Island Blog – Natural Colour

I am seeing people, the ones who walk by, changing colour. I ‘m not saying I see auras, because I don’t, but the colours they send my way from 6 feet away remarkable me at times. I knew them as one colour, or one set of colours, and, now, they have changed. The look in their eyes has changed. No surprise there. One month of lockdown is manageable; we know we can do it. We can do dry January, after all, or Lent which is even longer, and we can see the end. Not now. We have no idea when the end will come and it is beginning to bother us. Maybe not our innate tigger mentality, but deep inside, we are changing colour. We look out, feeding like greedy, on the the new life, the migrant birds returned, the lush of wild violets, the unusual spread of primroses, anemones, wood sorrel, trip tides, new moons, that twisting eyelift chance of an otter in the saltscape. But we can tire of life, if we are not in renewal. Long term, anything dodgy can become a prison warden, bad relationship, wrong home address, a lockdown. I watch faces as they pass. They look at me, and I at them and we see different. And, you know what……this is good. The chasms in between mountain ridges make us pause for thought, and think we must.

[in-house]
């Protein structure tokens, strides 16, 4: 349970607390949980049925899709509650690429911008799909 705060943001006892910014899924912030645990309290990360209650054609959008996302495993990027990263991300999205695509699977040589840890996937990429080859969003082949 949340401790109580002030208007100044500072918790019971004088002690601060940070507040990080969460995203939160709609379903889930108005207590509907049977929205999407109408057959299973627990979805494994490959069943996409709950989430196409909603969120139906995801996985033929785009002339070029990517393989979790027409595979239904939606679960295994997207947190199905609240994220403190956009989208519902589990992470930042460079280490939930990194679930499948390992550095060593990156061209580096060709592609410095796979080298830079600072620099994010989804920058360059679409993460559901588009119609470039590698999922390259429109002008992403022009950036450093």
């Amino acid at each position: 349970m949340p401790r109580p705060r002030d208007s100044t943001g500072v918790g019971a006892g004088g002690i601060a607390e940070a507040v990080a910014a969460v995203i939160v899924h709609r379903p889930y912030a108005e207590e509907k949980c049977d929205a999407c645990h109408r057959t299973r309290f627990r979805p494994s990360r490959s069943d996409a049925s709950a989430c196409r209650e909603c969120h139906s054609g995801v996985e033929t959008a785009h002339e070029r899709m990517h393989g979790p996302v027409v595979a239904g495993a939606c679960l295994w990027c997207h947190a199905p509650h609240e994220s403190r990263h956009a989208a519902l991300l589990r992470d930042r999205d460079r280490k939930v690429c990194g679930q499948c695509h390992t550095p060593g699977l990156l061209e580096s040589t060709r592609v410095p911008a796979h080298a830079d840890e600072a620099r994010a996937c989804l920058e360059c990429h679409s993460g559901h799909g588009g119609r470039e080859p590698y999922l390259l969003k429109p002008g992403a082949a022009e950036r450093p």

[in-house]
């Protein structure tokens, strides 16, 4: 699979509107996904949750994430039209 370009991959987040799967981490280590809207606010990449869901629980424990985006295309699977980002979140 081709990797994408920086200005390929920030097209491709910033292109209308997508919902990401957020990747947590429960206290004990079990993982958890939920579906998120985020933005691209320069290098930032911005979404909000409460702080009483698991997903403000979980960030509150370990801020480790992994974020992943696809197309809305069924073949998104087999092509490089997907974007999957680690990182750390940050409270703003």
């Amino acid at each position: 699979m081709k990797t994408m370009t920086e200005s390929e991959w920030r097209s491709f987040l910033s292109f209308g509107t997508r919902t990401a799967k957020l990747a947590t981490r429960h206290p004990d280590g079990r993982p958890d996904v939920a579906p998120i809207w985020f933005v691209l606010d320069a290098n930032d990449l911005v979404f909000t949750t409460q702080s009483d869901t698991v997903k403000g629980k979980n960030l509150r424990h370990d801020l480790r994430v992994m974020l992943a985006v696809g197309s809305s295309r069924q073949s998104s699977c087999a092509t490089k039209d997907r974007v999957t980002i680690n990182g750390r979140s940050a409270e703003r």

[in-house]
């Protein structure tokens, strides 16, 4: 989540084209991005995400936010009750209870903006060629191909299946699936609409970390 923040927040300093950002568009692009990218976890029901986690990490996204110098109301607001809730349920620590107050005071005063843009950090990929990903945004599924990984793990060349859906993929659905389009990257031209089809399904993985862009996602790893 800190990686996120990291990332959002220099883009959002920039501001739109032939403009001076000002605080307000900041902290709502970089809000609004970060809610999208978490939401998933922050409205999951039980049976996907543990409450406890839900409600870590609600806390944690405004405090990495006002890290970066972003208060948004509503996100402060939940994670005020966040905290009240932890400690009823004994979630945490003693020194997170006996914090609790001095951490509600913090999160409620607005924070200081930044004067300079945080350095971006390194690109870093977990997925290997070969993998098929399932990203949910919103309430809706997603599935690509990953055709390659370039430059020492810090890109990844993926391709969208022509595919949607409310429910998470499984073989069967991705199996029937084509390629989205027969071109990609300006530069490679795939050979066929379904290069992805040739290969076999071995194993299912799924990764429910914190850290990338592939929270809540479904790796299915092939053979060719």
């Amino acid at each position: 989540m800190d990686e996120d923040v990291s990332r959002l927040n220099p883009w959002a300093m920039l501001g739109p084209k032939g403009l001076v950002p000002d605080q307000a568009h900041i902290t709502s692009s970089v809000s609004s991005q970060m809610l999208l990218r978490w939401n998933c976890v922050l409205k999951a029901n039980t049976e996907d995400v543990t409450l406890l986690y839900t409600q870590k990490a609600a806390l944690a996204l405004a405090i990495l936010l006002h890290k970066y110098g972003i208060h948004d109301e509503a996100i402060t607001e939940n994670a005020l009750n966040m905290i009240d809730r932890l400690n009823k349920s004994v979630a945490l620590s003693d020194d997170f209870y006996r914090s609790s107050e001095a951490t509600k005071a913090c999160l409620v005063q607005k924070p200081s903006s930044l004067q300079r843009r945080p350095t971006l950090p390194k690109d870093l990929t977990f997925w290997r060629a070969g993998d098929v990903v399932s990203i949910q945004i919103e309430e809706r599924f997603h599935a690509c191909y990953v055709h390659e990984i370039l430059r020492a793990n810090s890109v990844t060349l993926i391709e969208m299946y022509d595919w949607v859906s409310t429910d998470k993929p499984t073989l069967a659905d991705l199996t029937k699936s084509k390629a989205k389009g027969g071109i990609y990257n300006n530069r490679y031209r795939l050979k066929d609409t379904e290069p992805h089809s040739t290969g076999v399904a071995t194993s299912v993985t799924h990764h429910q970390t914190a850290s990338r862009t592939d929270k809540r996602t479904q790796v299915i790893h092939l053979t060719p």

Early on, in this lockdown thingy, we brought out all our colours because that is who we are, and who we will always will be. We saw and loved the alpine frocks of pink and blue, clutched in the fists of a crevice and holding on to life by a skinny holdfast, and we smiled. We saw the insect life, the colours of beetles, the jewelled flit of butterflies and other beautiful things without names; we watched sky born spectaculars cut the sky in two on their way to somewhere else and we snatched their colours for our own heart palette. We thought we could use them, and we did for a while, but now is the tough time, the time of pall and frustration, and all of us feel it to some degree. This is the long haul, like mid term for schoolers, except they know the end date, whereas we do not. Now, it is, that we must go back to those colours and remember them, notice how they have changed, as we have all changed. As the whole separation from loved ones takes root we plant new seedlings in our gardens. We decide to hear, anew, the rise of a wren song from a random fence, watch the flounce of goldfinch in fight, see the slowflow of a gannet draw a wavy line across our looking, because we must continue to find the beauty in everything around us.